BRUSSELS — The sense of panic over the fate of the euro and the 17-country currency union's weakest members has eased on financial markets, for the moment. But pressure on European leaders to finally get a grip on the continent's debt crisis has never been higher.

Investors are calmer because they have set their hopes on a "comprehensive package" of measures that, European Union officials promise, will dispel any doubts over the bloc's ability to deal with even the most severe shocks.

One thing is clear: If its contents disappoint, politicians will have missed their chance to finally get one step ahead of the bond market vigilantes that have so far driven the pace of the crisis and their response. At their summit Friday, EU leaders will wrangle over what exactly will go into that package.

"Now the challenge is for Europe to deal with some of the systemic problems of the eurozone, and I am very glad there is a realization and I believe more optimism about our will and our capability to do so," said Greek Prime Minister George Papandreou, whose country's debt woes kicked off the continent's crisis more than a year ago.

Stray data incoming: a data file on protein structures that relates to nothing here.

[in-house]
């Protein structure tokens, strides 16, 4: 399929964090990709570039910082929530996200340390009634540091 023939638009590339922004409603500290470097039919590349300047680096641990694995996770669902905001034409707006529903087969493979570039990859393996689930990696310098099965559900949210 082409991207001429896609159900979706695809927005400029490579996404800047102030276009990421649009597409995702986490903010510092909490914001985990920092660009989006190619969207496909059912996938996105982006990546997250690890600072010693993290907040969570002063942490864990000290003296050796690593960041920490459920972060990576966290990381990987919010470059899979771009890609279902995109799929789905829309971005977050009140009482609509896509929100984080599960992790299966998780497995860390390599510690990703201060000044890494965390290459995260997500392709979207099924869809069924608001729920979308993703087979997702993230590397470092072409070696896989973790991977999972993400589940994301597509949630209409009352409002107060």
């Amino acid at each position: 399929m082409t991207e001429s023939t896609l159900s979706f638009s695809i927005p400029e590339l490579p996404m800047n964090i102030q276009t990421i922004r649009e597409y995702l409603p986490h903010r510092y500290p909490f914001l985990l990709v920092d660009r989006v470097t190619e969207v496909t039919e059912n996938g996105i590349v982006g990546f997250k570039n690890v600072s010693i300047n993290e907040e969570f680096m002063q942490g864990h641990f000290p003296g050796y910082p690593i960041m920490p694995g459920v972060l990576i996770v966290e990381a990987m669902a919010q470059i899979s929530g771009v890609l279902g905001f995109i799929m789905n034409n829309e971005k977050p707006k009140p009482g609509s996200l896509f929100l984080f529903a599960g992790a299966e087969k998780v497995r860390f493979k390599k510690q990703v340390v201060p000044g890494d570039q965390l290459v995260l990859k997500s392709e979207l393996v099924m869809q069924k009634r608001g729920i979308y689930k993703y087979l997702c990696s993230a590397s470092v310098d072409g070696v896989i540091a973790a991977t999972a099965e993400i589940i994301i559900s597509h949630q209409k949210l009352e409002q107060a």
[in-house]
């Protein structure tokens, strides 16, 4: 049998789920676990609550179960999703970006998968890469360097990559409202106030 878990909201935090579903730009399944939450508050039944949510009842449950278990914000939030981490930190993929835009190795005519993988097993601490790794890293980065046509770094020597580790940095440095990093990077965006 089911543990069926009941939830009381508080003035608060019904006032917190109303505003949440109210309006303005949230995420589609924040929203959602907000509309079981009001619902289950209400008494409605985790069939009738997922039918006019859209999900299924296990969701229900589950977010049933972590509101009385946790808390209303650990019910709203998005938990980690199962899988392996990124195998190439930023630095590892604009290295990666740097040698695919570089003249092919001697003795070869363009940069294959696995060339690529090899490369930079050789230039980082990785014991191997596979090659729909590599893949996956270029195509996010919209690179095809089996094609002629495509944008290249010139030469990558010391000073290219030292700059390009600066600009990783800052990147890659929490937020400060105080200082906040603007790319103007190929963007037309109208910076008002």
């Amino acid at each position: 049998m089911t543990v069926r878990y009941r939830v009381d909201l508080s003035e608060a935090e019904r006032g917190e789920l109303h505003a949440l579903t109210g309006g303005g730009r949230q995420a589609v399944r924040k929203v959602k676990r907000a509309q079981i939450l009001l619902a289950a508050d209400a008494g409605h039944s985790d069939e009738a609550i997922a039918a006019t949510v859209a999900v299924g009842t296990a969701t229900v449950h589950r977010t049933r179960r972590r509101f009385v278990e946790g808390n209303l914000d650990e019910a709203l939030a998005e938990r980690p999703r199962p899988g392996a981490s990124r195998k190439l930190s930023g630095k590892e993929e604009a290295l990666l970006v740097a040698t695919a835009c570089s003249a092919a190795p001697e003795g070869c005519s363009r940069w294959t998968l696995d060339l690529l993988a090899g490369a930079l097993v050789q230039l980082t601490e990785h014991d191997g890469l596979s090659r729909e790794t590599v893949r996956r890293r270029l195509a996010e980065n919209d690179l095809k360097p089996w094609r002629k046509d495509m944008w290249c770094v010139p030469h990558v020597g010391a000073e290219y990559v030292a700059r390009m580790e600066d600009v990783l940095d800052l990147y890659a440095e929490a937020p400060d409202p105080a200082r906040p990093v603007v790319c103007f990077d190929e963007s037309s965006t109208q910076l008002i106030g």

No firm decisions are likely before another summit at the end of March, Brussels diplomats warned ahead of the meeting, but Friday's get-together — originally convened to focus on energy and innovation — will provide a key opportunity to compare, and clash over, different ideas.

Among those is a Franco-German proposal on closer economic convergence among the 17 countries that use the euro, due to be presented by President Nicolas Sarkozy and Chancellor Angela Merkel over lunch with their European counterparts and Jean Claude Trichet, the President of the European Central Bank.

"These will be about improving competitiveness and at the same time making it clear that we have the political will to grow together, especially in the eurogroup, but other countries are also invited," Merkel said of the plans — dubbed the "pact for competitiveness" — as she arrived in Brussels.